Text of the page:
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Reviewed: Septerra Core
Author: Chris Kim       Date: November 26th 1999
Page: 3

There is one difficulty level in Septerra Core, and the difficulty of the game is not too hard. But the difficulty level of the game is enough to keep players busy for a while, the average play time will range from forty to eighty hours of play time. As the game grows on, the difficulty will increase at an appropriate pace in accordance to how the player grows in strength and ability. There really isn't much in terms of artificial intelligence of the foes as they just attack with their weapons and various abilities trying to destroy the player. The main task of difficulty comes from the battles, where various enemies will launch attacks on them. Overall, the game will be a fair challenge and tons of fun for gamers. The only slight downside of the game is due to the linearity of the game, the replay value and challenge is slightly hurt.

Undead Splatters
Fire Hell Burns
The Snowy Alps

Controlling the character is a cinch, the gamer will only need the mouse as the sole control mechanism of the game. The interface is well structured for mouse control. The control involves clicking on the map to move the player with a walk, double clicking the location will make the player run to the location. Holding down the mouse button for movement will keep the player in constant motion towards a location. In combat, when the player feels that a character is ready to attack, the player will simply click on the portrait, select the ability to use, and then click on the appropriate player or enemy to use the technique. Talking with people is also simple using the mouse button click to ask a question or subject.

The interface used is very simple and clean. No console save spots is a great plus, the player may save their game at any given time. The battle system and talking menus are simple to use and navigate.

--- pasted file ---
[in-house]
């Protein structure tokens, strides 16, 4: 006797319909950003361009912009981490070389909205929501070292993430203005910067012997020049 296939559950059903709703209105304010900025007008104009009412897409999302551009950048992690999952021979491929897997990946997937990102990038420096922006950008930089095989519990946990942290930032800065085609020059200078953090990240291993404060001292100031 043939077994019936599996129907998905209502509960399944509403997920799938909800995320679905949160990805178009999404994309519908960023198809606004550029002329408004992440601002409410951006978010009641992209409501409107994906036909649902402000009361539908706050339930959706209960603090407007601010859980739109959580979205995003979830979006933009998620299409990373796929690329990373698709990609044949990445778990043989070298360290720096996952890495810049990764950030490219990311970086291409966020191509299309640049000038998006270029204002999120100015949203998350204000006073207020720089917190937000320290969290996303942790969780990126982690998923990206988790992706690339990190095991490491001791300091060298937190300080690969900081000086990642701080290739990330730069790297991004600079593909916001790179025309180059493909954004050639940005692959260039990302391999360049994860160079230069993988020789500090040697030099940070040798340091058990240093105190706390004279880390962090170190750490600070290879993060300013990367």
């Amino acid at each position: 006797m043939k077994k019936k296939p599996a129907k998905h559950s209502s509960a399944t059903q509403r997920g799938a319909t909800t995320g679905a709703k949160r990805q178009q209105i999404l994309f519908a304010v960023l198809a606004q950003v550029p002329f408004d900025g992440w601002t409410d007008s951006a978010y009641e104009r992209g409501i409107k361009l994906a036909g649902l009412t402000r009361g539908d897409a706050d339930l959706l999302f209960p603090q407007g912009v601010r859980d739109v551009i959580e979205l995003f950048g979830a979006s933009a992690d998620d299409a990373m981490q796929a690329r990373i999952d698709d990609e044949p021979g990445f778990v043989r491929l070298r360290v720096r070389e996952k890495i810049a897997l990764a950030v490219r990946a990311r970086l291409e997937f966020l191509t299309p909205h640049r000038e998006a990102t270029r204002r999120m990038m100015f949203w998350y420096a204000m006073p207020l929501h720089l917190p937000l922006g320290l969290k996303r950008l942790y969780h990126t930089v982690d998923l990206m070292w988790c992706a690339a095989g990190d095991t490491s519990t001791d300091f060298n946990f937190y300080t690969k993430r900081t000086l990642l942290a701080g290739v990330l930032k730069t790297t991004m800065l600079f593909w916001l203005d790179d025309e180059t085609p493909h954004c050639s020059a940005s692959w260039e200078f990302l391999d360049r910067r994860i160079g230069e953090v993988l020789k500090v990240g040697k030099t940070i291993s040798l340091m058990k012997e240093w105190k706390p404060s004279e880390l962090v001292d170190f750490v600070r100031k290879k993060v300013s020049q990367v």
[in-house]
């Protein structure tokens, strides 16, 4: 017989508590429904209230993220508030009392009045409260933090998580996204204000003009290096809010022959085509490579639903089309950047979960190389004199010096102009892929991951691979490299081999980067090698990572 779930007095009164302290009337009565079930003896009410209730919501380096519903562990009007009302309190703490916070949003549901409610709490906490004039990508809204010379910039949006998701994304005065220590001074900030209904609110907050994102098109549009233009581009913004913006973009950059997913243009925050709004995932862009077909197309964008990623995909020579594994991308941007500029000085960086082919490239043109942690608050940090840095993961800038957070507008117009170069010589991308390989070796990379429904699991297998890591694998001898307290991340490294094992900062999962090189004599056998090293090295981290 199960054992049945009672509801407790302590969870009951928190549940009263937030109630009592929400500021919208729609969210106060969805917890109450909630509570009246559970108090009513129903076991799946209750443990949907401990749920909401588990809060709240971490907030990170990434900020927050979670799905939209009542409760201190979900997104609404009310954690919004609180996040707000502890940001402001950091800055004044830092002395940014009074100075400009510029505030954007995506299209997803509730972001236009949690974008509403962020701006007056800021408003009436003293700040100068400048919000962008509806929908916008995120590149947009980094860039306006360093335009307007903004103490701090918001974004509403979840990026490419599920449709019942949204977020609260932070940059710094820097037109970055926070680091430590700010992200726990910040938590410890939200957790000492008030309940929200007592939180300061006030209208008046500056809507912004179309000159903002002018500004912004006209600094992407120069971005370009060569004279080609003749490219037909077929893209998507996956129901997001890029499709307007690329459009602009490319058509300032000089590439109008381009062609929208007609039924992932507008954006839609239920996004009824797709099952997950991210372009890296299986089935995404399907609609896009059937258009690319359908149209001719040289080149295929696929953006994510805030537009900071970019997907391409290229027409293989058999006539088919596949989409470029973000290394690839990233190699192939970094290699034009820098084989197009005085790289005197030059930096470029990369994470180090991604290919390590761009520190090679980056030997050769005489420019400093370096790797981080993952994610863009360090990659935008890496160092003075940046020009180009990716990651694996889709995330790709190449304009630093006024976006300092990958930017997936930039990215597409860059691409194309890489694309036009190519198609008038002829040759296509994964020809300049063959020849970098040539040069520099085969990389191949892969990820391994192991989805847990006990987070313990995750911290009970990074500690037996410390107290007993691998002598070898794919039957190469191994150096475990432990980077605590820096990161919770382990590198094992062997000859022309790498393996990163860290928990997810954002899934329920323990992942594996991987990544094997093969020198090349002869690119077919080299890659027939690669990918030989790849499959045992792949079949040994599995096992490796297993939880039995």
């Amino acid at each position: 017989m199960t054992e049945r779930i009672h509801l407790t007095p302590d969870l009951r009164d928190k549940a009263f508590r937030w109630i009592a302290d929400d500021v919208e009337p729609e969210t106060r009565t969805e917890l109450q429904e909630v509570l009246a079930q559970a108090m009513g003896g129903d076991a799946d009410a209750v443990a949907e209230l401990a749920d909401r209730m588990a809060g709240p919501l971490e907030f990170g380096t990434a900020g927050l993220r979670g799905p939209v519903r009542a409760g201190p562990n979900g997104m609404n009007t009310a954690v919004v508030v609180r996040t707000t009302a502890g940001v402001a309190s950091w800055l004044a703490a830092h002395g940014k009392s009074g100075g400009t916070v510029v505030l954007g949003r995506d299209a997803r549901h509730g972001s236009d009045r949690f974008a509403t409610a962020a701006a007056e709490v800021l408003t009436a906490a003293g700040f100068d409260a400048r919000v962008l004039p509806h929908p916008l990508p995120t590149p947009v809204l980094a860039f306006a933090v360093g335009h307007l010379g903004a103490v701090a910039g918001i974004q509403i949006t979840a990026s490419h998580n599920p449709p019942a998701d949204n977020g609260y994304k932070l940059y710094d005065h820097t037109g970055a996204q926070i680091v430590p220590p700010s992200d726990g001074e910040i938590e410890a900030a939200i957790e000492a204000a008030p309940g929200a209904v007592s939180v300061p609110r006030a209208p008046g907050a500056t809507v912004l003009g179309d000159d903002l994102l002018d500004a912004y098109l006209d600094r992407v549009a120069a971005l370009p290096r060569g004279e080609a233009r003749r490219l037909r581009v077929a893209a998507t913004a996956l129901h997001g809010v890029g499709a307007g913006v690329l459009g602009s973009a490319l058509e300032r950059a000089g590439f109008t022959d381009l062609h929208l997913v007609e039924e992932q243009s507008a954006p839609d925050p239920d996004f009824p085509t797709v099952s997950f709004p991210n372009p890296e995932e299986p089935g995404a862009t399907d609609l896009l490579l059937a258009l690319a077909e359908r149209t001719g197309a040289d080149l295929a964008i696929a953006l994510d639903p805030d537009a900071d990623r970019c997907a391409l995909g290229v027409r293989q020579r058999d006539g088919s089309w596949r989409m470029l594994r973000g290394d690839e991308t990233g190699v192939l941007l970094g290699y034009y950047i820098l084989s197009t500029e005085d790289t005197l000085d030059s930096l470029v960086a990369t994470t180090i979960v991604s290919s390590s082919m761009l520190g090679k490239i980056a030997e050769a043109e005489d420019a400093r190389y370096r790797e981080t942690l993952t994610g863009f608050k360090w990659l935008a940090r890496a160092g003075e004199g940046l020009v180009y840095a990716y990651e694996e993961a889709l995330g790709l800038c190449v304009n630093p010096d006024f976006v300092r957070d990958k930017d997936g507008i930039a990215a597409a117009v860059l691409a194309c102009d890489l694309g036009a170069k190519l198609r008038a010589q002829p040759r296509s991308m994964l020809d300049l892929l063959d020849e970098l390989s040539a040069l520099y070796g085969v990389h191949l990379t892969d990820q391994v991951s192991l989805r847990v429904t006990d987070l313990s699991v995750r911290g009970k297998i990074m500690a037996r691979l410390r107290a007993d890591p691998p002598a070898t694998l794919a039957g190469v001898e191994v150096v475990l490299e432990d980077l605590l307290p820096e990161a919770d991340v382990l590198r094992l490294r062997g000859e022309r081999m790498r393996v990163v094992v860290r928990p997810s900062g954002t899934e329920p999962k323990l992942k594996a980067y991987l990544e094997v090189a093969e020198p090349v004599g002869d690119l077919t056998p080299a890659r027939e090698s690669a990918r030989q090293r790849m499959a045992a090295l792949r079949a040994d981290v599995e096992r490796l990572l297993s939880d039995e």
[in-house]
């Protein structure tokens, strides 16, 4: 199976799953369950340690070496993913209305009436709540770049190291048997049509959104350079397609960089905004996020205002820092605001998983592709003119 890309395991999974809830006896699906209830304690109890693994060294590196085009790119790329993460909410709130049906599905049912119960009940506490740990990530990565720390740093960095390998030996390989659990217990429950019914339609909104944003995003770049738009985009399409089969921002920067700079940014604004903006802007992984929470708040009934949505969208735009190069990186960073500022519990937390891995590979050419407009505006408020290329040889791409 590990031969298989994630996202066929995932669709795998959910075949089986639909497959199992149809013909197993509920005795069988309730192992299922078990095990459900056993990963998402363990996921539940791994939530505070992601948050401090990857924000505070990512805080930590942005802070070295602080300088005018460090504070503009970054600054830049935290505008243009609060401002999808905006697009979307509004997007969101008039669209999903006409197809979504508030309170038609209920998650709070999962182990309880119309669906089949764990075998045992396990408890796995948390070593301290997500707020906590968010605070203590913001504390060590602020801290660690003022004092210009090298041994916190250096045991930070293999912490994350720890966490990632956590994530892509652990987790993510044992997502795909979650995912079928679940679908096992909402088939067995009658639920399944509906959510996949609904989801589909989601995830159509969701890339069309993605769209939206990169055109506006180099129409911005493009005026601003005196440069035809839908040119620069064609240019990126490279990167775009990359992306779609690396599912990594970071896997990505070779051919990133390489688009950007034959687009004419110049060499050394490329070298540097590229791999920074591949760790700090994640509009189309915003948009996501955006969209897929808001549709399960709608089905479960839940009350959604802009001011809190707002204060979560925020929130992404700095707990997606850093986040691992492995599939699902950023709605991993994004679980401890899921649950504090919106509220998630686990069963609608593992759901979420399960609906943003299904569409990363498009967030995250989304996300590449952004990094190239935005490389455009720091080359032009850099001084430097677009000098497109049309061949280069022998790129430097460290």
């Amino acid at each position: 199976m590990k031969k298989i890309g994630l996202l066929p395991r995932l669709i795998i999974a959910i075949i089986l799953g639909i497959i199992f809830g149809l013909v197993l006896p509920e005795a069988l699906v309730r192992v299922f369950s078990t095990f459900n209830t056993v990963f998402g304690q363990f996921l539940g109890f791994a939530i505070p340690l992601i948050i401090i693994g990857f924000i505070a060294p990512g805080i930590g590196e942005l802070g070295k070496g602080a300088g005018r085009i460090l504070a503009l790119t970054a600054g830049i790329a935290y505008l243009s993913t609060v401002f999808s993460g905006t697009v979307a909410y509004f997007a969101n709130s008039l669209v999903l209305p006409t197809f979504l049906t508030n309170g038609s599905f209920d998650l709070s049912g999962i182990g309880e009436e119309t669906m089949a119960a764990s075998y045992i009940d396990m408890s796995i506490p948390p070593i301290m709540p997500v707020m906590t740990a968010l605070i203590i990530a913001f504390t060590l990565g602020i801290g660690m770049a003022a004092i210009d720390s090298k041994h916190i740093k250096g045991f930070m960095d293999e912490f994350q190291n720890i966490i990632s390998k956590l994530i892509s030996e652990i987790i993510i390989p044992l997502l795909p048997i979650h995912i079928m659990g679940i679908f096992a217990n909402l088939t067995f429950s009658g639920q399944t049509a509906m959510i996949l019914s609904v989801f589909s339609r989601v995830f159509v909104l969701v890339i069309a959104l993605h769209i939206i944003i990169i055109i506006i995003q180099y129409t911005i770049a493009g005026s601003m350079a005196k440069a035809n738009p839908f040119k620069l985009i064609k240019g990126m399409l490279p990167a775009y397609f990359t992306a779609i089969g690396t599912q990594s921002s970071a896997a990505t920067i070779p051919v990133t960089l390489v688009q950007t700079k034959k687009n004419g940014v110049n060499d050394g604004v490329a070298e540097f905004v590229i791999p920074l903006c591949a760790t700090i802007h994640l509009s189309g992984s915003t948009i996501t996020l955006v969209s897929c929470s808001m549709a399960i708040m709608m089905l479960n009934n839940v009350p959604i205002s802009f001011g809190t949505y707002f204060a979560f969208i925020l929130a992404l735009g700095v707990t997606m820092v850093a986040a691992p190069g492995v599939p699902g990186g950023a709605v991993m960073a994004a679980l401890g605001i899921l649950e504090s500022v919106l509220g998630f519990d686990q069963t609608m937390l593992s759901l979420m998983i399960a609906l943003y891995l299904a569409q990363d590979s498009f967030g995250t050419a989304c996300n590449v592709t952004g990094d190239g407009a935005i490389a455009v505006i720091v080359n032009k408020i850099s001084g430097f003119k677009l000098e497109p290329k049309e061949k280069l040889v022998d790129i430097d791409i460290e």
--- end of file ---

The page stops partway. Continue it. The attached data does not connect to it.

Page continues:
Sword Slash
Enemy Battle, Cool
Robotic Destruction

Graphical flair is a very strong point of the game. Despite being limited to a smallish 640x480 resolution and only supporting 16-Bit color, the graphics look simply beautiful. The color choice is very well done, the colors represent the various parts of the game in great detail and lively color. The game looks quite realistic and appropriate. The environment and backdrops are rendered beautifully. The textures are very clean, smooth, and have realistic bumps to them, unlike most 3D Accelerated games. The models used in the game for drawing characters are excellent, they are full of detail to the point and are very well animated. The animations are fluid, and looks quite impressive. The special effects like explosions and extra flairs look great. The effects like quite realistic and appropriate. The lighting effects are used to great effect, the shadow casting could use a bit of work, but for the most part works excellently. The overworld map is the only weakest part of the graphics, even though the map isn't horrible, it does bear a stark contrast in how well the other parts of the game look. But that does not detract from the overall beauty of the game. Cutscenes are very impressive and look well done. When talking with characters, the lips move almost in sync with the sound, which is impressive. All this is accomplished without the use of a 3D Accelerator, but it's a wonder how much the graphics could improve with 3D Acceleration.

Wrench Slap
Oh, Star Trek!
Hmm... Strip Clubs

Another slight downfall of the game is the lack of great soundtrack that makes so many other role playing games so great. The musical score from the Final Fantasy games are quite impressive and sound great. The only music that is consistent in Septerra Core is the battle music, which isn't quite memorable in itself. The sound effects are pretty good, with swords clanging, death cries, and rocket launches. There isn't much in the terms of ambient sound effects, but it works well enough. The voice acting of the characters for the most part are respectable.

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Added:  Friday, November 26, 1999
Reviewer:  Chris Kim
Page: 3/5

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